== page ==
The Gibbes Museum of Art this week announced Donté K. Hayes as the 2019 winner of the 1858 Prize for Contemporary Southern Art. Hayes, a Georgia-based ceramicist, explores themes in Afrofuturism, a projected vision of an imagined future which critiques the historical and cultural events of the African Diaspora and the distinct black experience of the Middle Passage. Hayes will be awarded a $10,000 cash prize and will be celebrated at the Amy P. Coy Forum and Prize Party hosted by Society 1858 at the Gibbes on February 6 & 7, 2020.
“We’re thrilled to announce Donté as our winner,” says Angela Mack, executive director of the Gibbes Museum of Art. “His works demonstrate a powerful vision, as he is at the forefront of southern contemporary art. We were extremely impressed with all of our finalists this year and want to thank everyone who submitted to Society 1858.”
Hayes works in clay as a historical and creative base material to inform memories of the past. Ceramics becomes a bridge to conceptually integrate disparate objects and or images for the purpose of creating new understandings and connections with the material, history, and social-political issues. These ceramic objects are vessels, each making symbolic allusions to the black body.
“Thank you to the Gibbes Museum and to Society 1858 for awarding me this year’s 1858 Prize for Contemporary Southern Art,” says Donté Hayes, the 2019 award recipient. “This is a tremendous honor and I wish to congratulate my fellow finalists. As an artist working in the Southern United States this award is so important to recognize all the powerful artwork and creative souls working and born in the Southern region. Winning this award will help to continue to push my art practice financially and creatively after graduate school, along with the opportunity to reach more audiences with my artwork through receiving this prestigious prize. Thank you again and I am blessed and humbled by winning this award.”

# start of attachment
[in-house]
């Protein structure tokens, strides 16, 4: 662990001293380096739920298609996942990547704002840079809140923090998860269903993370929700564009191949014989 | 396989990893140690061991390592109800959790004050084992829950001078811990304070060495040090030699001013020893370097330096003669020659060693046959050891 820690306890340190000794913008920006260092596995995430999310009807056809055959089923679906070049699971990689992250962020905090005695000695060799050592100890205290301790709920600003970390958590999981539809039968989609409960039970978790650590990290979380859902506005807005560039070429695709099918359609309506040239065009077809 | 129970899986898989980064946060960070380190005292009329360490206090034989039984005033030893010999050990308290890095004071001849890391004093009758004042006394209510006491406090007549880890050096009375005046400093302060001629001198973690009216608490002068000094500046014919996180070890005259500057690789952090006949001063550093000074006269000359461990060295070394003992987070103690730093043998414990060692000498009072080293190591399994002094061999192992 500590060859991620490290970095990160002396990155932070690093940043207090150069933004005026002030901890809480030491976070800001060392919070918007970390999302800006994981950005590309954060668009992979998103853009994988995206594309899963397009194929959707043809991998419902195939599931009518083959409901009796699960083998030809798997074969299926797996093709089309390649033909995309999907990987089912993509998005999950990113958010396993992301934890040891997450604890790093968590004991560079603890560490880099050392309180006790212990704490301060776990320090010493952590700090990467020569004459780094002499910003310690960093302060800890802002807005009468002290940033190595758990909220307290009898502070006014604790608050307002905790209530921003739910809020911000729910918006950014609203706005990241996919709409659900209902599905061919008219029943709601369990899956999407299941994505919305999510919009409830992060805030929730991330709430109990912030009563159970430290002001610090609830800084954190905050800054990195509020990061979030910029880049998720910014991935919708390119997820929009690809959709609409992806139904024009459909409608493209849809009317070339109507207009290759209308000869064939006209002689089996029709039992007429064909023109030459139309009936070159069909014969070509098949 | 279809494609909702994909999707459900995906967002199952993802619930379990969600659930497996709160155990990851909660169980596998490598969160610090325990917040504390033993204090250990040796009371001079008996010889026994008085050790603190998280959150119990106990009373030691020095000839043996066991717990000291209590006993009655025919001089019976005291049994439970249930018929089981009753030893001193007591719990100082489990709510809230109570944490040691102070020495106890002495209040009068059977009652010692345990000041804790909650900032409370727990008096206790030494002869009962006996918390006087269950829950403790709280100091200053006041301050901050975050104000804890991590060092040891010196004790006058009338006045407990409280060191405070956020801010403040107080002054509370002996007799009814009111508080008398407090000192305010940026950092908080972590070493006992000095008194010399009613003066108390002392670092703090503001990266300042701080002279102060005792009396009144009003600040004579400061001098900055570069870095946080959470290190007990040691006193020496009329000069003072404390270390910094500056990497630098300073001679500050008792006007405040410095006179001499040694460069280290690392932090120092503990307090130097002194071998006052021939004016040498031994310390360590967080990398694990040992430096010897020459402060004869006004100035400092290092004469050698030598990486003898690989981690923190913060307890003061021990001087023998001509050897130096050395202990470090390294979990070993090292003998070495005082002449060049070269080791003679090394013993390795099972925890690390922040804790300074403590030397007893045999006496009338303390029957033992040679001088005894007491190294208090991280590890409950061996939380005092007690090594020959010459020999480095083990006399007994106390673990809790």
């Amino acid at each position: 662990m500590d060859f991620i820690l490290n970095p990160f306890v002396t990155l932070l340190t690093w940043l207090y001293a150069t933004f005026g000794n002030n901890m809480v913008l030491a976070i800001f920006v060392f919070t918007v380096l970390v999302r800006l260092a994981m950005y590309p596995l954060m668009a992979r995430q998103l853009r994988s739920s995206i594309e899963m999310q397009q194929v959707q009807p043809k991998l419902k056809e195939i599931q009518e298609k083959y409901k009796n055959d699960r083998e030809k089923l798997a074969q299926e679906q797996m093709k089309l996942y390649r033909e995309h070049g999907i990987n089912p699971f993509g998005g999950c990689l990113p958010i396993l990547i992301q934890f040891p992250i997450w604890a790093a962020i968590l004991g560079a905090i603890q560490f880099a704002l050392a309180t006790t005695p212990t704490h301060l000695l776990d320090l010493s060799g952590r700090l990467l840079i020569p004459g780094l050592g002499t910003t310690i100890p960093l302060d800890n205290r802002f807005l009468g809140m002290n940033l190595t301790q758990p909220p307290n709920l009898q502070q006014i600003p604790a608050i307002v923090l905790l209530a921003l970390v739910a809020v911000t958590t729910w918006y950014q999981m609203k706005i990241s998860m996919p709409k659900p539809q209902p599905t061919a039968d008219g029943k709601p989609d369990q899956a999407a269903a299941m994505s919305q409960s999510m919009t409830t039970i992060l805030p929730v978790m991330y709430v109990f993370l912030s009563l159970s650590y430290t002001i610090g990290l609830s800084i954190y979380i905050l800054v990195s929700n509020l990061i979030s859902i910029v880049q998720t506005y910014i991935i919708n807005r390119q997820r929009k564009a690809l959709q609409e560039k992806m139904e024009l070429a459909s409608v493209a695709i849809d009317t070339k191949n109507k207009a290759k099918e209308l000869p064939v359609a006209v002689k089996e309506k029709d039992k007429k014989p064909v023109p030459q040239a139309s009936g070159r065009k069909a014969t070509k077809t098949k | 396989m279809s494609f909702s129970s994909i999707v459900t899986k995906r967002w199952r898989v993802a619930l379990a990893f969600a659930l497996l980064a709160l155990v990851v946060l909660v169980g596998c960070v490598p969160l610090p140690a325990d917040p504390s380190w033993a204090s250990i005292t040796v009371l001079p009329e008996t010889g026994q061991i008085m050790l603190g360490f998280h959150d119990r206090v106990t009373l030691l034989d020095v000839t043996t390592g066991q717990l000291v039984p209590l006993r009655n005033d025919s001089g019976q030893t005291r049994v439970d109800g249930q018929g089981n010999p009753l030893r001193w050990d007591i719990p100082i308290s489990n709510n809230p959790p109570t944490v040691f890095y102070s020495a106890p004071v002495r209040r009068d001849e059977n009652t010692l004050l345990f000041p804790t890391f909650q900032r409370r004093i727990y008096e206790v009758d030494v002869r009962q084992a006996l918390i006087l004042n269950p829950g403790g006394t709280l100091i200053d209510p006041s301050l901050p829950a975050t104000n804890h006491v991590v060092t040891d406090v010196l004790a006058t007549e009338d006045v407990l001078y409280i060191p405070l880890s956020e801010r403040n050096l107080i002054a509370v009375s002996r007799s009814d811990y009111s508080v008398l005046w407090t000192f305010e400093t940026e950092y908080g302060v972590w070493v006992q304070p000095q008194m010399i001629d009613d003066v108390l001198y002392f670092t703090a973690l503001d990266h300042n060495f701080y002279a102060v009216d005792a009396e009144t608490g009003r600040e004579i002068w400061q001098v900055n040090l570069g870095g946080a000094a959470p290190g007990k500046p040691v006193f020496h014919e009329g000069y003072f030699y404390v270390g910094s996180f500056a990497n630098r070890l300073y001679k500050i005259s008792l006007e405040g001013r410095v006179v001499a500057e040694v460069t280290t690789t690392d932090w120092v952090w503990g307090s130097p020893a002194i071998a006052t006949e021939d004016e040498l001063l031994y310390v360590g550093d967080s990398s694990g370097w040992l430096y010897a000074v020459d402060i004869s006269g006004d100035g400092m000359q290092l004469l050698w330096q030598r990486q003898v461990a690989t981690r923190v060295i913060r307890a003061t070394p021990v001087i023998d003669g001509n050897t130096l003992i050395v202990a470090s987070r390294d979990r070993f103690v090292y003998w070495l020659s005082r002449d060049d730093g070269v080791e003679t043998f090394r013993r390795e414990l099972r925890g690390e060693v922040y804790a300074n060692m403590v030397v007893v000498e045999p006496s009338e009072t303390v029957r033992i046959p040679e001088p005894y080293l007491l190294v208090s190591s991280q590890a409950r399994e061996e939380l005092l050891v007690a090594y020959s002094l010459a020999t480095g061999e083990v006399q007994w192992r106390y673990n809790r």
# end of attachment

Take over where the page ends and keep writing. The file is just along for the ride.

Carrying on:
Hayes has exhibited extensively across the southern United States as well as internationally in London, England. He is the recent recipient of two full tuition residencies at the Watershed Center for the Ceramic Arts in Newcastle, Maine and Haystack Mountain School of Crafts in Deer Isle, Maine. His artwork is in the permanent collection of the Zuckerman Museum of Art at Kennesaw State University and Spruill Arts Center in Atlanta, Georgia. Hayes is a 2020 Master of Fine Arts degree candidate at The University of Iowa.
Each year, the 1858 Prize is presented by Society 1858, a member auxiliary group of the Gibbes Museum of Art comprised of young professionals. The $10,000 cash prize is awarded to one artist whose work demonstrates the highest level of artistic achievement in any media, while contributing to a new understanding of art in the South. This year, the panelists were forced to choose six finalists due to the outstanding caliber of candidates received. Along with Hayes, this year’s short list of finalists included Damian Stamer, Herb Parker, Martha Clippinger, Michi Meko and Stephanie Patton.
To view Donté Hayes’ works and submission, visit http://bit.ly/2RilsCv. For more information, visit www.1858prize.org.